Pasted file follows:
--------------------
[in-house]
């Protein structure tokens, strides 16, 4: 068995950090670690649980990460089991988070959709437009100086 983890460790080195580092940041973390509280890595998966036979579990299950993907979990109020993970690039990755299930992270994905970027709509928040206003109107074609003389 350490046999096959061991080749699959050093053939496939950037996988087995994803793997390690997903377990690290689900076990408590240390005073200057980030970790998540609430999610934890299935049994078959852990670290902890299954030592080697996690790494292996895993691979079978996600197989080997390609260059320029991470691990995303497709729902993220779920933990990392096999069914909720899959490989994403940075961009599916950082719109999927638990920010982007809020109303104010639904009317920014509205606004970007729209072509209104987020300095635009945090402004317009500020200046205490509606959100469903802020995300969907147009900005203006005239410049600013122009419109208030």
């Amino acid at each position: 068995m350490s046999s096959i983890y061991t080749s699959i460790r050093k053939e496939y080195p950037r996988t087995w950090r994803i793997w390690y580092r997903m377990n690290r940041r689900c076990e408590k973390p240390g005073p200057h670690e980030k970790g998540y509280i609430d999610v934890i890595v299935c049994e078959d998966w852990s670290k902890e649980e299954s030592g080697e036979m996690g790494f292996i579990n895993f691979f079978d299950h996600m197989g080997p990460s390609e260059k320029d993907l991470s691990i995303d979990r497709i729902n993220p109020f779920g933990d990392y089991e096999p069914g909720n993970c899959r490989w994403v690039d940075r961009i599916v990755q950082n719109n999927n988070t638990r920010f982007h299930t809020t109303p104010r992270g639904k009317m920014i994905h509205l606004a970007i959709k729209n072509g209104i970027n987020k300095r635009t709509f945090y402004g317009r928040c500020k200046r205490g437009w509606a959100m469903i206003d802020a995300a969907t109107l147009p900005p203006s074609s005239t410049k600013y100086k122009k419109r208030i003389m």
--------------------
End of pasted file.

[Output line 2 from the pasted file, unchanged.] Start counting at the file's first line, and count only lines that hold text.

């Protein structure tokens, strides 16, 4: 068995950090670690649980990460089991988070959709437009100086 983890460790080195580092940041973390509280890595998966036979579990299950993907979990109020993970690039990755299930992270994905970027709509928040206003109107074609003389 350490046999096959061991080749699959050093053939496939950037996988087995994803793997390690997903377990690290689900076990408590240390005073200057980030970790998540609430999610934890299935049994078959852990670290902890299954030592080697996690790494292996895993691979079978996600197989080997390609260059320029991470691990995303497709729902993220779920933990990392096999069914909720899959490989994403940075961009599916950082719109999927638990920010982007809020109303104010639904009317920014509205606004970007729209072509209104987020300095635009945090402004317009500020200046205490509606959100469903802020995300969907147009900005203006005239410049600013122009419109208030």